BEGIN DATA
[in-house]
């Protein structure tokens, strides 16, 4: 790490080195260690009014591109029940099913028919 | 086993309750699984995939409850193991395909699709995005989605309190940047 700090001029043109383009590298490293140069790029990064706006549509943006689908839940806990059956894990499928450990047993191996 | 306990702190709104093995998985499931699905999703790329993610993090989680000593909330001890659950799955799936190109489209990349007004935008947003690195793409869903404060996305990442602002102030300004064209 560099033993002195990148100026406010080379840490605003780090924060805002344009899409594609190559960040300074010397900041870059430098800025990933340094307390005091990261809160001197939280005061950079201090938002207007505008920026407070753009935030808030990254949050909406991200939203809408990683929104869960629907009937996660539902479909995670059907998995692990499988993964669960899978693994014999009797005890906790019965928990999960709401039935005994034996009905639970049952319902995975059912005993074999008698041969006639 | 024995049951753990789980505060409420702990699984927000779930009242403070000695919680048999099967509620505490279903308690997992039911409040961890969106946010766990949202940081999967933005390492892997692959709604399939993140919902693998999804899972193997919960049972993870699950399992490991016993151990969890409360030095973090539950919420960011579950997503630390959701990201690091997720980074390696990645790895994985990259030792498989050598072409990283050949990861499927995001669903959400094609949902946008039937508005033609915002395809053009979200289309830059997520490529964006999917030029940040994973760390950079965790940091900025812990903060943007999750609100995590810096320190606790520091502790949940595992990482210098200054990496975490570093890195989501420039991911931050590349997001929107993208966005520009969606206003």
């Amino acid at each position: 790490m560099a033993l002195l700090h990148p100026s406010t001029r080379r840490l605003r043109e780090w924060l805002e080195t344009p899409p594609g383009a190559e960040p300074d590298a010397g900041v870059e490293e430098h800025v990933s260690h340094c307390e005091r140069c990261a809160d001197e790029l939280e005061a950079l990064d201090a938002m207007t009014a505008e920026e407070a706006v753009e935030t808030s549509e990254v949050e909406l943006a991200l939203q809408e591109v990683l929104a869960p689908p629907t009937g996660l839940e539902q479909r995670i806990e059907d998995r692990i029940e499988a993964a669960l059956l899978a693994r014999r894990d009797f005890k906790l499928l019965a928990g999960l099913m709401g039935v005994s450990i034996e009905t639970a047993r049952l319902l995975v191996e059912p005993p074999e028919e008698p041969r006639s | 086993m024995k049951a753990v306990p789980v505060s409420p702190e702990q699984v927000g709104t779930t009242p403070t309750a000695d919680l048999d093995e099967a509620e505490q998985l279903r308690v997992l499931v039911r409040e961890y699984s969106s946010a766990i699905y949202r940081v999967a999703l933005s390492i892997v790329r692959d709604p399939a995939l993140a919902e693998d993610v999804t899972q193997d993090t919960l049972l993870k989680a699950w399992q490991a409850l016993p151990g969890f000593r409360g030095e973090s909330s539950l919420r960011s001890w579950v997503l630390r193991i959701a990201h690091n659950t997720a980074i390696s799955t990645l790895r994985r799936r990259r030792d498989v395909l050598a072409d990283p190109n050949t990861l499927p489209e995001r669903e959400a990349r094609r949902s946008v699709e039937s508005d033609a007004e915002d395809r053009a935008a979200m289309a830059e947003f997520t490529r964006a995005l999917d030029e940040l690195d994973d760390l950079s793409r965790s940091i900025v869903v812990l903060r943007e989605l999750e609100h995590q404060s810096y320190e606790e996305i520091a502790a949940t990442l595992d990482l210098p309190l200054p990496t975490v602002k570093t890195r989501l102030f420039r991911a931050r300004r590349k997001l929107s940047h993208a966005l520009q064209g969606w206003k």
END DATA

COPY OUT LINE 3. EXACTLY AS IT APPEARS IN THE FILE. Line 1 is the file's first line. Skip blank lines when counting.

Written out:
């Amino acid at each position: 790490m560099a033993l002195l700090h990148p100026s406010t001029r080379r840490l605003r043109e780090w924060l805002e080195t344009p899409p594609g383009a190559e960040p300074d590298a010397g900041v870059e490293e430098h800025v990933s260690h340094c307390e005091r140069c990261a809160d001197e790029l939280e005061a950079l990064d201090a938002m207007t009014a505008e920026e407070a706006v753009e935030t808030s549509e990254v949050e909406l943006a991200l939203q809408e591109v990683l929104a869960p689908p629907t009937g996660l839940e539902q479909r995670i806990e059907d998995r692990i029940e499988a993964a669960l059956l899978a693994r014999r894990d009797f005890k906790l499928l019965a928990g999960l099913m709401g039935v005994s450990i034996e009905t639970a047993r049952l319902l995975v191996e059912p005993p074999e028919e008698p041969r006639s | 086993m024995k049951a753990v306990p789980v505060s409420p702190e702990q699984v927000g709104t779930t009242p403070t309750a000695d919680l048999d093995e099967a509620e505490q998985l279903r308690v997992l499931v039911r409040e961890y699984s969106s946010a766990i699905y949202r940081v999967a999703l933005s390492i892997v790329r692959d709604p399939a995939l993140a919902e693998d993610v999804t899972q193997d993090t919960l049972l993870k989680a699950w399992q490991a409850l016993p151990g969890f000593r409360g030095e973090s909330s539950l919420r960011s001890w579950v997503l630390r193991i959701a990201h690091n659950t997720a980074i390696s799955t990645l790895r994985r799936r990259r030792d498989v395909l050598a072409d990283p190109n050949t990861l499927p489209e995001r669903e959400a990349r094609r949902s946008v699709e039937s508005d033609a007004e915002d395809r053009a935008a979200m289309a830059e947003f997520t490529r964006a995005l999917d030029e940040l690195d994973d760390l950079s793409r965790s940091i900025v869903v812990l903060r943007e989605l999750e609100h995590q404060s810096y320190e606790e996305i520091a502790a949940t990442l595992d990482l210098p309190l200054p990496t975490v602002k570093t890195r989501l102030f420039r991911a931050r300004r590349k997001l929107s940047h993208a966005l520009q064209g969606w206003k």